early 15c. (implied in deteined), "keep back or away, withhold," from Old French detenir "to hold off, keep back" (12c.), from Latin detinere "hold off, keep back," from de "from, away" (see de-) + tenere "to hold" (from PIE root *ten- "to stretch").
Legal sense of "to hold in custody" is from late 15c. (late 13c. in Anglo-French). Meaning "keep or restrain from proceeding" is from 1590s. Modern spelling is 17c., from influence of contain, retain, etc. Related: Detained; detaining.
1580s, "to watch, guard, or keep order; to govern," from French policer, from police (see police (n.)). The original sense is obsolete. The meaning "to control or keep order in by means of police" is from 1837; figurative use by 1885. Related: Policed; policing.
c. 1300, maintenen, "to support, uphold, aid;" also "hold fast, keep in possession, preserve from capture or loss," from Anglo-French meintenir (Old French maintenir, 12c.) "keep (a wife), sustain; persevere in, practice continually," from Latin manu tenere "hold in the hand," from manu, ablative of manus "hand" (from PIE root *man- (2) "hand") + tenere "to hold" (from PIE root *ten- "to stretch").
Sense of "hold in an existing state or condition, keep in existence or continuance" is from early 14c. Meaning "to carry on, keep up" is from mid-14c.; that of "to keep oneself, support" is from late 14c. Sense of "defend in speech, uphold by argument or assertion" is from mid-14c. Meaning "practice habitually" is from c. 1400. Sense of "furnish means for the subsistence or existence of" is from c. 1400. Related: Maintained; maintaining; maintains.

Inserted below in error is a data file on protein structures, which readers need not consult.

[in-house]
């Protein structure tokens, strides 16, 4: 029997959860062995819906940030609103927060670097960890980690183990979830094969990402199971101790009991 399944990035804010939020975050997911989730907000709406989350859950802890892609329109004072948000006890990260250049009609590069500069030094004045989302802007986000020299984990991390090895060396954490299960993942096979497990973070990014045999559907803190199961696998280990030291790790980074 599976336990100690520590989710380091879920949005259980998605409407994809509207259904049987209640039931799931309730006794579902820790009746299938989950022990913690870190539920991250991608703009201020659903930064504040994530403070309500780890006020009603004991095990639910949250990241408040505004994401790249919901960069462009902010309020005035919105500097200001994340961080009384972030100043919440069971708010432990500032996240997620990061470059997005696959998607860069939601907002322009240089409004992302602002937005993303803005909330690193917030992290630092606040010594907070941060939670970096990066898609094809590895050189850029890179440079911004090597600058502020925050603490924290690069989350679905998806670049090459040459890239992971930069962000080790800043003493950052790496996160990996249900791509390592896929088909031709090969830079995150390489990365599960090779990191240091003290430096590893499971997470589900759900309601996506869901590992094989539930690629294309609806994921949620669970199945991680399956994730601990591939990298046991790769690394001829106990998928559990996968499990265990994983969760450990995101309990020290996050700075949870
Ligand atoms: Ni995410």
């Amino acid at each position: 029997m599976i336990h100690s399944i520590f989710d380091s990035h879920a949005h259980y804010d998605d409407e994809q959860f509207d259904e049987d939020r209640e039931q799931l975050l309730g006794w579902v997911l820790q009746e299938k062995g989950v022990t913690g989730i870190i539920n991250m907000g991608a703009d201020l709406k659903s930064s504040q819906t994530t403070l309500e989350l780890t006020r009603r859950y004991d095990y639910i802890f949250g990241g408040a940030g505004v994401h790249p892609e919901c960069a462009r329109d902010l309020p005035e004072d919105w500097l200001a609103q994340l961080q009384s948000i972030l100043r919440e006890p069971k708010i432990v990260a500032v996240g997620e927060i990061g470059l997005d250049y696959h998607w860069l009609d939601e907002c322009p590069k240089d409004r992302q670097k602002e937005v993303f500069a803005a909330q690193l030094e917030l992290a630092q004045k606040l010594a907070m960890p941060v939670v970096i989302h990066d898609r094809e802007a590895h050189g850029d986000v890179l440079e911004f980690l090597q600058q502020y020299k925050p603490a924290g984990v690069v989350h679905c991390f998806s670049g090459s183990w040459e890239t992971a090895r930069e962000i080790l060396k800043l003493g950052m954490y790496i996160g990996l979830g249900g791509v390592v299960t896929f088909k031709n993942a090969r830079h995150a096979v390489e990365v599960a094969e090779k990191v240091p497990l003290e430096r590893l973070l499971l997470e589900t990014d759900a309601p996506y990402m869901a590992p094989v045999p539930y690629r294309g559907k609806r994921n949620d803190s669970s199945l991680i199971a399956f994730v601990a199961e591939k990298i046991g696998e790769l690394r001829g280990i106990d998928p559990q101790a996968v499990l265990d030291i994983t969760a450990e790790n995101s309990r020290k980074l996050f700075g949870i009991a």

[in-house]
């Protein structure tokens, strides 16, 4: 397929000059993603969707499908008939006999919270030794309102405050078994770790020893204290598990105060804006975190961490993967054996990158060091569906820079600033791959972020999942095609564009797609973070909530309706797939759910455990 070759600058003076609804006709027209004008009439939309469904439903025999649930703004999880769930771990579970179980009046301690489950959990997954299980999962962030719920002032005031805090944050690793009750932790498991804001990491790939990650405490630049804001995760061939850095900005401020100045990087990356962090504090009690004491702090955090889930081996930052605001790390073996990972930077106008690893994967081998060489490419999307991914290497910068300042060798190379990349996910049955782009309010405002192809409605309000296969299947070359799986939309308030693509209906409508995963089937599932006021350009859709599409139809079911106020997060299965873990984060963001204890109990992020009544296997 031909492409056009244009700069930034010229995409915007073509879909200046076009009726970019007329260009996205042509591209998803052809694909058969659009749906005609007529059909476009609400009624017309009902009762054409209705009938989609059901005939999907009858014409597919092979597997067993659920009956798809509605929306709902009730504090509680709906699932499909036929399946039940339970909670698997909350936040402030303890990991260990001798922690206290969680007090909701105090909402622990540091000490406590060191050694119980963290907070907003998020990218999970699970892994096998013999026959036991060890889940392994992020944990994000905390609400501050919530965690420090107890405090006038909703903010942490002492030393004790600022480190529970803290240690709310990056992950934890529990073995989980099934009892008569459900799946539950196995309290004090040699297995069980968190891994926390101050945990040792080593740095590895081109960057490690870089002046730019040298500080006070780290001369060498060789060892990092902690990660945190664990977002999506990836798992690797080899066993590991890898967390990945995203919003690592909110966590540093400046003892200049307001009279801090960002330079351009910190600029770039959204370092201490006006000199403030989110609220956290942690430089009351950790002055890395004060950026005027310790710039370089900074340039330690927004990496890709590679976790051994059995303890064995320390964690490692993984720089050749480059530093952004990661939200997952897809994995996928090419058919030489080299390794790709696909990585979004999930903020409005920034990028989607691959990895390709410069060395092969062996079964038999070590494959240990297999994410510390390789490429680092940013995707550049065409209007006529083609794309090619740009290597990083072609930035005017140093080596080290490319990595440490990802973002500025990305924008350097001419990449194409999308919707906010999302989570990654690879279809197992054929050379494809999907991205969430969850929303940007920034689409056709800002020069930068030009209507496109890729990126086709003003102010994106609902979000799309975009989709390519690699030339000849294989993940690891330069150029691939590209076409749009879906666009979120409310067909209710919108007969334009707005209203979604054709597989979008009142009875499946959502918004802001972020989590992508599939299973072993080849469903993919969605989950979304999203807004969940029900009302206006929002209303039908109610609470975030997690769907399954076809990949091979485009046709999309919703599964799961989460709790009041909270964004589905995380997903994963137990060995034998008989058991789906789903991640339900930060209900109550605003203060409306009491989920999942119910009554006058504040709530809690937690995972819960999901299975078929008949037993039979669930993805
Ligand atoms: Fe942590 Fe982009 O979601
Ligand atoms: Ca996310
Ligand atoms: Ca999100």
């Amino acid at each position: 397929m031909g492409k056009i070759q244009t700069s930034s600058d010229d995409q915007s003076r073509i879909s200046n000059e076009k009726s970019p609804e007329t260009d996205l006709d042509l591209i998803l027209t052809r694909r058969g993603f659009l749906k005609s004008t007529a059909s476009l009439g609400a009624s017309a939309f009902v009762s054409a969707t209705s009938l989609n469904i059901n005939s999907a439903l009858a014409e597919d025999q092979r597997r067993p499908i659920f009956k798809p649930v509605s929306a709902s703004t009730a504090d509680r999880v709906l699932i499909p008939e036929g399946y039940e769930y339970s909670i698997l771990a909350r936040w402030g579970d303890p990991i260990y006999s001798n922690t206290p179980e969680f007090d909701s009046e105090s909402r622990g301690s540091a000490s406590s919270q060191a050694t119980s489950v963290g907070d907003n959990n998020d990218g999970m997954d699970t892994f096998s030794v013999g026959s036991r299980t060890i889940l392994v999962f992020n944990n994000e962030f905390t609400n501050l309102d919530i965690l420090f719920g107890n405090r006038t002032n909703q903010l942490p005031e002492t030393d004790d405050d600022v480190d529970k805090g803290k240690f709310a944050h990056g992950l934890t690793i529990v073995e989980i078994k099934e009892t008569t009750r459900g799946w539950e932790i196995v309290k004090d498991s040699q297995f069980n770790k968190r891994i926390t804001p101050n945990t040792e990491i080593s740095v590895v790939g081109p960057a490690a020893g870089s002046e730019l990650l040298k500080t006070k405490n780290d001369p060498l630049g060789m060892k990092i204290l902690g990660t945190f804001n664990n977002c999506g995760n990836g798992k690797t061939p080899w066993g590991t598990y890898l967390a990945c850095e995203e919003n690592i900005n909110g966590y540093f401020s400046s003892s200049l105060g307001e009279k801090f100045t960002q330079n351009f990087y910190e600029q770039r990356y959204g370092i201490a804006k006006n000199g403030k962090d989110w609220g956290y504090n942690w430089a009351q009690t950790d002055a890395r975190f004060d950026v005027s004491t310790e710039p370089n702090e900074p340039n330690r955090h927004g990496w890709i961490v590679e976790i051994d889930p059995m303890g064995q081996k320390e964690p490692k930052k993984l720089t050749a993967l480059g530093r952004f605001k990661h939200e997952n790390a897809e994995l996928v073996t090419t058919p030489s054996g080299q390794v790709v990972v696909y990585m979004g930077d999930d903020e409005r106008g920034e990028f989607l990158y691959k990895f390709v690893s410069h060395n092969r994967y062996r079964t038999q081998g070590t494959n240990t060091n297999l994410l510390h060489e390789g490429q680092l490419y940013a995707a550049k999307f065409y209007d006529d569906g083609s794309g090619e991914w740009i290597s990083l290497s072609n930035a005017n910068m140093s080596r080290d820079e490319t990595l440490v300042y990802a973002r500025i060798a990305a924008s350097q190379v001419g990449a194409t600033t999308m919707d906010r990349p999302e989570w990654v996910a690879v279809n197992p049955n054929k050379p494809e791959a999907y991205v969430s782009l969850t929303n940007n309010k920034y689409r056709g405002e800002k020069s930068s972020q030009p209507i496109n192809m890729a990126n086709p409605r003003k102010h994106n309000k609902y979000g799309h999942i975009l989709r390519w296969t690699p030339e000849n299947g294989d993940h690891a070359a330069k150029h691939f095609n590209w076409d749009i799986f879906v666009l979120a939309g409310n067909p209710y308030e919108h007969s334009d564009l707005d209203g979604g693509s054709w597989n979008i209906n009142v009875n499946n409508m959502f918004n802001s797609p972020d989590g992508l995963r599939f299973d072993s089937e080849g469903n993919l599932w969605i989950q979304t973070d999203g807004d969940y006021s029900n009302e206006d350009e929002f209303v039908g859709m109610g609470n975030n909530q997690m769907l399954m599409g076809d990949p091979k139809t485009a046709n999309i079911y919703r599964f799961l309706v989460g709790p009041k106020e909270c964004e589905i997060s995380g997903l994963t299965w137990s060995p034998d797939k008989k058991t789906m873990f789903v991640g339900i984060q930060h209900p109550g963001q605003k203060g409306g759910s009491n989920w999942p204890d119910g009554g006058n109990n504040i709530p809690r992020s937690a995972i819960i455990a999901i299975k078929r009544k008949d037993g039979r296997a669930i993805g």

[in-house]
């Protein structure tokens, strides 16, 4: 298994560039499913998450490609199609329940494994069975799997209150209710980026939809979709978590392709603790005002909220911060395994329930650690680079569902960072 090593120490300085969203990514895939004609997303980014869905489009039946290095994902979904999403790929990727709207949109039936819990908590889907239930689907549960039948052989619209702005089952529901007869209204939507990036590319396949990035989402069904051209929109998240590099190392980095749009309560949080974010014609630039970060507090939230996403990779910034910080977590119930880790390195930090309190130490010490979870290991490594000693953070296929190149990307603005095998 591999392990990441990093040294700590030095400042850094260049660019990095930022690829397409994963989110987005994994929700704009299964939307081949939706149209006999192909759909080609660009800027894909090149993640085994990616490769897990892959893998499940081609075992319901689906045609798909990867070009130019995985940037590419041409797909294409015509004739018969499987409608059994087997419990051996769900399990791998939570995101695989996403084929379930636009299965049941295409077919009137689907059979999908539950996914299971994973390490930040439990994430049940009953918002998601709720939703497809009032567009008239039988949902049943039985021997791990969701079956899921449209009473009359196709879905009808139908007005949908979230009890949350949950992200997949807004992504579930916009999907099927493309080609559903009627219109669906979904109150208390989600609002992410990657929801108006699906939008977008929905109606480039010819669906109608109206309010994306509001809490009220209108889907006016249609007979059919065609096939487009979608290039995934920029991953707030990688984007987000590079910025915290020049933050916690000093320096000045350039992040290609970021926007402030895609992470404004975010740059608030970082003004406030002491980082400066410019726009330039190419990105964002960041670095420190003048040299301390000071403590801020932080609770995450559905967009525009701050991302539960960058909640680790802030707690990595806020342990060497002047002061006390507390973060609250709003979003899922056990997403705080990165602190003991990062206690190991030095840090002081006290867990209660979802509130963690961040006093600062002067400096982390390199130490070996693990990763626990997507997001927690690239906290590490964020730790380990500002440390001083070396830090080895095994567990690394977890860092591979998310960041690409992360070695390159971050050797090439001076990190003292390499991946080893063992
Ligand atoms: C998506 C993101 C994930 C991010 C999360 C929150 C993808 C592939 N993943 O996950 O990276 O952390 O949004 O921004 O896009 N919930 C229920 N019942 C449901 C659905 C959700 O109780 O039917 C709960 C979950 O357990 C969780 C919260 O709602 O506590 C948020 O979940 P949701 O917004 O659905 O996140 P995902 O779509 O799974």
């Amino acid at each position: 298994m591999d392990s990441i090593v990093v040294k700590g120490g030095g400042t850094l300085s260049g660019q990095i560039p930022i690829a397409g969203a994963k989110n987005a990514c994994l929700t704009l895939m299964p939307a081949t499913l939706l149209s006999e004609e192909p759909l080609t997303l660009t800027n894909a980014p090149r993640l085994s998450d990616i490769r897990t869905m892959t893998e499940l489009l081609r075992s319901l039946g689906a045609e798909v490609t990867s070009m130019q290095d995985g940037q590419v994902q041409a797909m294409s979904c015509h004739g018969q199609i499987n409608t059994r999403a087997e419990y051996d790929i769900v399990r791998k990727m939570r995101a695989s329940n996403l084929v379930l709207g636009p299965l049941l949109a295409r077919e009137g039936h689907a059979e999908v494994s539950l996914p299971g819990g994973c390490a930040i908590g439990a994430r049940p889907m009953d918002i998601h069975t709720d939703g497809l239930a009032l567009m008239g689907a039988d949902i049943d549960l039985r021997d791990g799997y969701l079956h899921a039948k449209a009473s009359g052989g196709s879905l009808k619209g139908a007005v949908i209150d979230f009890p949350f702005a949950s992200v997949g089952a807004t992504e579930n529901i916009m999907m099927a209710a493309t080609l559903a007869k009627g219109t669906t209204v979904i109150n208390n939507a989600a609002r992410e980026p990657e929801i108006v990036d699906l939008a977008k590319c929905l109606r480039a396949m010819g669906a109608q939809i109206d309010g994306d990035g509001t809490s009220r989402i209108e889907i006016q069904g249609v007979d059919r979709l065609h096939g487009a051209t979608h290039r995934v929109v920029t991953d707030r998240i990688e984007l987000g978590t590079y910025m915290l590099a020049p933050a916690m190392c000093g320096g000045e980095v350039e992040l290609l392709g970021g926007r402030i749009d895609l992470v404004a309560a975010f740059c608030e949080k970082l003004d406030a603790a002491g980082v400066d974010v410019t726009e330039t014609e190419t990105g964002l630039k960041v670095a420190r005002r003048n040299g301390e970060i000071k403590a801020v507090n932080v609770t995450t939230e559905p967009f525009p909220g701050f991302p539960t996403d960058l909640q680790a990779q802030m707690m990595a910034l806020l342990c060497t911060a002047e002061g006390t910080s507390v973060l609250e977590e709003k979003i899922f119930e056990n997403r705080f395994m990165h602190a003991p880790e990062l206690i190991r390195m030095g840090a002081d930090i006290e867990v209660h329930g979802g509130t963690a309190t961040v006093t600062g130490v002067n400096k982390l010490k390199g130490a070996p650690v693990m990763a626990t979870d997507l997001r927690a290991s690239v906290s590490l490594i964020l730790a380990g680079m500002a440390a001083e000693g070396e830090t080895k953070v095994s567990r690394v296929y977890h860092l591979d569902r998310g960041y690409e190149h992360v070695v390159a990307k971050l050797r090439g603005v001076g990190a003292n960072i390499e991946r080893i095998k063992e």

"to guard, protect, keep secure from danger," mid-15c., from safeguard (n.). Related: Safeguarded; safeguarding.
Old English bihaldan (West Saxon behealdan) "give regard to, hold in view," also "keep hold of; belong to," from be- + haldan, healdan (see hold (v.)). Related: Beheld; beholding. A common West Germanic compound, compare Old Saxon bihaldan "hold, keep," Old Frisian bihalda "hold, possess, keep, protect, save," Old High German bihaltan, German behalten, but "[t]he application to watching, looking, is confined to English" [OED]. Related: Beholding.